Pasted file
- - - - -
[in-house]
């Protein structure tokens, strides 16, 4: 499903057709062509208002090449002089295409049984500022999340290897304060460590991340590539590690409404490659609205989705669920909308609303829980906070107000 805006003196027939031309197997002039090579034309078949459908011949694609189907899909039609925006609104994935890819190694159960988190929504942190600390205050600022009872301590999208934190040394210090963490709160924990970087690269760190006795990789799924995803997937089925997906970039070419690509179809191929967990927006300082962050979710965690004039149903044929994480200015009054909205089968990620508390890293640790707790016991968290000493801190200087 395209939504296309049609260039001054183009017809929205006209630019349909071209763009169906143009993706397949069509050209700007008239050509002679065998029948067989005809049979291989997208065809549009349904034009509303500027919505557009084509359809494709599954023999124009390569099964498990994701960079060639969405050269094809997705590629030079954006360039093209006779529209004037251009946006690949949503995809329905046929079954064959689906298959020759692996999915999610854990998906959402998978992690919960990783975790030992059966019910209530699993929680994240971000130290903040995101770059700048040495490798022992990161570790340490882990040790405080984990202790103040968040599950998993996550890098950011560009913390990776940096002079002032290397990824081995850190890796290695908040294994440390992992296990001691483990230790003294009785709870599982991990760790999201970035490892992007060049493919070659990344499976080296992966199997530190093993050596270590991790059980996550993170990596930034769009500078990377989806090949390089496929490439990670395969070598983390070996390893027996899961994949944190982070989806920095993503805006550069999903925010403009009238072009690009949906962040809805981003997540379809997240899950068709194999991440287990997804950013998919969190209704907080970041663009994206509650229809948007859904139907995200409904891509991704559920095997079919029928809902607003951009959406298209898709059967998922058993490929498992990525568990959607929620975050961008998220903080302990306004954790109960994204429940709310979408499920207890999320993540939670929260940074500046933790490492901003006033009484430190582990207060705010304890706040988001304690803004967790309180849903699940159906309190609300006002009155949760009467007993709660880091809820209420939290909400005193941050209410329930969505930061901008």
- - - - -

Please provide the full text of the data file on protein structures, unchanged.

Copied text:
[in-house]
């Protein structure tokens, strides 16, 4: 499903057709062509208002090449002089295409049984500022999340290897304060460590991340590539590690409404490659609205989705669920909308609303829980906070107000 805006003196027939031309197997002039090579034309078949459908011949694609189907899909039609925006609104994935890819190694159960988190929504942190600390205050600022009872301590999208934190040394210090963490709160924990970087690269760190006795990789799924995803997937089925997906970039070419690509179809191929967990927006300082962050979710965690004039149903044929994480200015009054909205089968990620508390890293640790707790016991968290000493801190200087 395209939504296309049609260039001054183009017809929205006209630019349909071209763009169906143009993706397949069509050209700007008239050509002679065998029948067989005809049979291989997208065809549009349904034009509303500027919505557009084509359809494709599954023999124009390569099964498990994701960079060639969405050269094809997705590629030079954006360039093209006779529209004037251009946006690949949503995809329905046929079954064959689906298959020759692996999915999610854990998906959402998978992690919960990783975790030992059966019910209530699993929680994240971000130290903040995101770059700048040495490798022992990161570790340490882990040790405080984990202790103040968040599950998993996550890098950011560009913390990776940096002079002032290397990824081995850190890796290695908040294994440390992992296990001691483990230790003294009785709870599982991990760790999201970035490892992007060049493919070659990344499976080296992966199997530190093993050596270590991790059980996550993170990596930034769009500078990377989806090949390089496929490439990670395969070598983390070996390893027996899961994949944190982070989806920095993503805006550069999903925010403009009238072009690009949906962040809805981003997540379809997240899950068709194999991440287990997804950013998919969190209704907080970041663009994206509650229809948007859904139907995200409904891509991704559920095997079919029928809902607003951009959406298209898709059967998922058993490929498992990525568990959607929620975050961008998220903080302990306004954790109960994204429940709310979408499920207890999320993540939670929260940074500046933790490492901003006033009484430190582990207060705010304890706040988001304690803004967790309180849903699940159906309190609300006002009155949760009467007993709660880091809820209420939290909400005193941050209410329930969505930061901008």